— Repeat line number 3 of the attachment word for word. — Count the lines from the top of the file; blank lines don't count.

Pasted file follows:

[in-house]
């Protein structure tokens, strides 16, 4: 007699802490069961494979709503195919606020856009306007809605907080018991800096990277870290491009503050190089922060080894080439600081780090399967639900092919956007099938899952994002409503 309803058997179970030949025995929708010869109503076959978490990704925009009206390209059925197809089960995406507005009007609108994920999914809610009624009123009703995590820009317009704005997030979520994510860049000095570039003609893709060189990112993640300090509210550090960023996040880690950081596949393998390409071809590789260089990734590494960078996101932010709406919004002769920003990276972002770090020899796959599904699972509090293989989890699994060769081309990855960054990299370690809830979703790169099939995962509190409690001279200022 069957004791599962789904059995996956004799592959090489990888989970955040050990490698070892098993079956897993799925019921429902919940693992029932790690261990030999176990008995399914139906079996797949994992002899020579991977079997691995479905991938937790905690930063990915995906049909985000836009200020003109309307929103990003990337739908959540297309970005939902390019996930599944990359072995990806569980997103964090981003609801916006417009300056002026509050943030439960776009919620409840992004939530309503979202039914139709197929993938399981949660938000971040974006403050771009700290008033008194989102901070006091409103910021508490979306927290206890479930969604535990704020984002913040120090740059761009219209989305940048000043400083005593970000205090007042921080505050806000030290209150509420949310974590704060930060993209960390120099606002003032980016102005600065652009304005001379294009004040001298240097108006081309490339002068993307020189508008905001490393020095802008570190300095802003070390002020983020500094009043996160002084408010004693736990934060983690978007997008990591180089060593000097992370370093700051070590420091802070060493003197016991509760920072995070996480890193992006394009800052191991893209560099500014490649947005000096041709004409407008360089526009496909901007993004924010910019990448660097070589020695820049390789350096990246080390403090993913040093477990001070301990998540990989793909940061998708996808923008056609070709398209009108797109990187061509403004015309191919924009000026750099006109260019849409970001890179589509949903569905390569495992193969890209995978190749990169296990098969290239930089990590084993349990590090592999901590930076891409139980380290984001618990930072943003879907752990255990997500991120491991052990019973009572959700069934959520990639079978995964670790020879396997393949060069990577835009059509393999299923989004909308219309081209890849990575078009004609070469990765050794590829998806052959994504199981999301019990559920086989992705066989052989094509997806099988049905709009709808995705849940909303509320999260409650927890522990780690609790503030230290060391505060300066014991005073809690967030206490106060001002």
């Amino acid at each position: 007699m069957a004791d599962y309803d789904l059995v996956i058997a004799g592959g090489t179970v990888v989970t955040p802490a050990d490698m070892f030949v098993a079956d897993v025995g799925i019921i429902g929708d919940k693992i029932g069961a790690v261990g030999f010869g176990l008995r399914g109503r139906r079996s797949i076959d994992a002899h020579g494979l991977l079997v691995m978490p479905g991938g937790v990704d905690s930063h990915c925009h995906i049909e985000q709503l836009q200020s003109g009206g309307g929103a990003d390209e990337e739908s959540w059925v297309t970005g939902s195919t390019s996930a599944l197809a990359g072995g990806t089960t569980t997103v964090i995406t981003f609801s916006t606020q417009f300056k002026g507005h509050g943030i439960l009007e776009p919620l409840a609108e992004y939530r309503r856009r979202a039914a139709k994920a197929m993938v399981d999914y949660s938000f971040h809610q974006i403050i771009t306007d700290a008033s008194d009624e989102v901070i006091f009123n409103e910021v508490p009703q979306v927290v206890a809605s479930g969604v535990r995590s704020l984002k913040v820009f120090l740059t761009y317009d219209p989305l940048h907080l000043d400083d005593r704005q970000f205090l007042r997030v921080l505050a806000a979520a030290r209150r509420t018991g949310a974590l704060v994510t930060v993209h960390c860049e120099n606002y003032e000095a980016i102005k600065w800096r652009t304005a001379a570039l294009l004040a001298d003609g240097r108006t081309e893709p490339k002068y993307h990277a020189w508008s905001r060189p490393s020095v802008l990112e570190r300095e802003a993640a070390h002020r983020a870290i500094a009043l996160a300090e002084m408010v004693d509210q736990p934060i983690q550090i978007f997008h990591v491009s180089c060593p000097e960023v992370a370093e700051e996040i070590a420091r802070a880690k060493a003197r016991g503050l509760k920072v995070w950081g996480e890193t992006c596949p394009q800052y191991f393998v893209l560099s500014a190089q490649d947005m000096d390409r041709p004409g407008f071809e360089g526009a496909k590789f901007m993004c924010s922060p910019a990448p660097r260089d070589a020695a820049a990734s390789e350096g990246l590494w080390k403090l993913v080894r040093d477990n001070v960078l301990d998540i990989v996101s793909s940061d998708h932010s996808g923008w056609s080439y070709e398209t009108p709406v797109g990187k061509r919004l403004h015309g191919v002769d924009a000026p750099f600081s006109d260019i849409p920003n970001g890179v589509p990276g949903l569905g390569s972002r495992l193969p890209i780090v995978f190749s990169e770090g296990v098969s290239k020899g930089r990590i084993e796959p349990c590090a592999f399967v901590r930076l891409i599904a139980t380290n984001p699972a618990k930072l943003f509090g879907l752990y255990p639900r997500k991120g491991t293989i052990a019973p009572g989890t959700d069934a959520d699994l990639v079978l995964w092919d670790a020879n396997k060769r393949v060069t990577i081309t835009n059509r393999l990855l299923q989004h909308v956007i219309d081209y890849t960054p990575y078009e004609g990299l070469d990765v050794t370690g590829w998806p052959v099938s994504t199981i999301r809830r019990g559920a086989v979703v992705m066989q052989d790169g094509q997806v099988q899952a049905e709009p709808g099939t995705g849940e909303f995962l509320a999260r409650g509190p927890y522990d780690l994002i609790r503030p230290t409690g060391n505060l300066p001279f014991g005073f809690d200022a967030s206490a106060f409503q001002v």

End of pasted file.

């Amino acid at each position: 007699m069957a004791d599962y309803d789904l059995v996956i058997a004799g592959g090489t179970v990888v989970t955040p802490a050990d490698m070892f030949v098993a079956d897993v025995g799925i019921i429902g929708d919940k693992i029932g069961a790690v261990g030999f010869g176990l008995r399914g109503r139906r079996s797949i076959d994992a002899h020579g494979l991977l079997v691995m978490p479905g991938g937790v990704d905690s930063h990915c925009h995906i049909e985000q709503l836009q200020s003109g009206g309307g929103a990003d390209e990337e739908s959540w059925v297309t970005g939902s195919t390019s996930a599944l197809a990359g072995g990806t089960t569980t997103v964090i995406t981003f609801s916006t606020q417009f300056k002026g507005h509050g943030i439960l009007e776009p919620l409840a609108e992004y939530r309503r856009r979202a039914a139709k994920a197929m993938v399981d999914y949660s938000f971040h809610q974006i403050i771009t306007d700290a008033s008194d009624e989102v901070i006091f009123n409103e910021v508490p009703q979306v927290v206890a809605s479930g969604v535990r995590s704020l984002k913040v820009f120090l740059t761009y317009d219209p989305l940048h907080l000043d400083d005593r704005q970000f205090l007042r997030v921080l505050a806000a979520a030290r209150r509420t018991g949310a974590l704060v994510t930060v993209h960390c860049e120099n606002y003032e000095a980016i102005k600065w800096r652009t304005a001379a570039l294009l004040a001298d003609g240097r108006t081309e893709p490339k002068y993307h990277a020189w508008s905001r060189p490393s020095v802008l990112e570190r300095e802003a993640a070390h002020r983020a870290i500094a009043l996160a300090e002084m408010v004693d509210q736990p934060i983690q550090i978007f997008h990591v491009s180089c060593p000097e960023v992370a370093e700051e996040i070590a420091r802070a880690k060493a003197r016991g503050l509760k920072v995070w950081g996480e890193t992006c596949p394009q800052y191991f393998v893209l560099s500014a190089q490649d947005m000096d390409r041709p004409g407008f071809e360089g526009a496909k590789f901007m993004c924010s922060p910019a990448p660097r260089d070589a020695a820049a990734s390789e350096g990246l590494w080390k403090l993913v080894r040093d477990n001070v960078l301990d998540i990989v996101s793909s940061d998708h932010s996808g923008w056609s080439y070709e398209t009108p709406v797109g990187k061509r919004l403004h015309g191919v002769d924009a000026p750099f600081s006109d260019i849409p920003n970001g890179v589509p990276g949903l569905g390569s972002r495992l193969p890209i780090v995978f190749s990169e770090g296990v098969s290239k020899g930089r990590i084993e796959p349990c590090a592999f399967v901590r930076l891409i599904a139980t380290n984001p699972a618990k930072l943003f509090g879907l752990y255990p639900r997500k991120g491991t293989i052990a019973p009572g989890t959700d069934a959520d699994l990639v079978l995964w092919d670790a020879n396997k060769r393949v060069t990577i081309t835009n059509r393999l990855l299923q989004h909308v956007i219309d081209y890849t960054p990575y078009e004609g990299l070469d990765v050794t370690g590829w998806p052959v099938s994504t199981i999301r809830r019990g559920a086989v979703v992705m066989q052989d790169g094509q997806v099988q899952a049905e709009p709808g099939t995705g849940e909303f995962l509320a999260r409650g509190p927890y522990d780690l994002i609790r503030p230290t409690g060391n505060l300066p001279f014991g005073f809690d200022a967030s206490a106060f409503q001002v």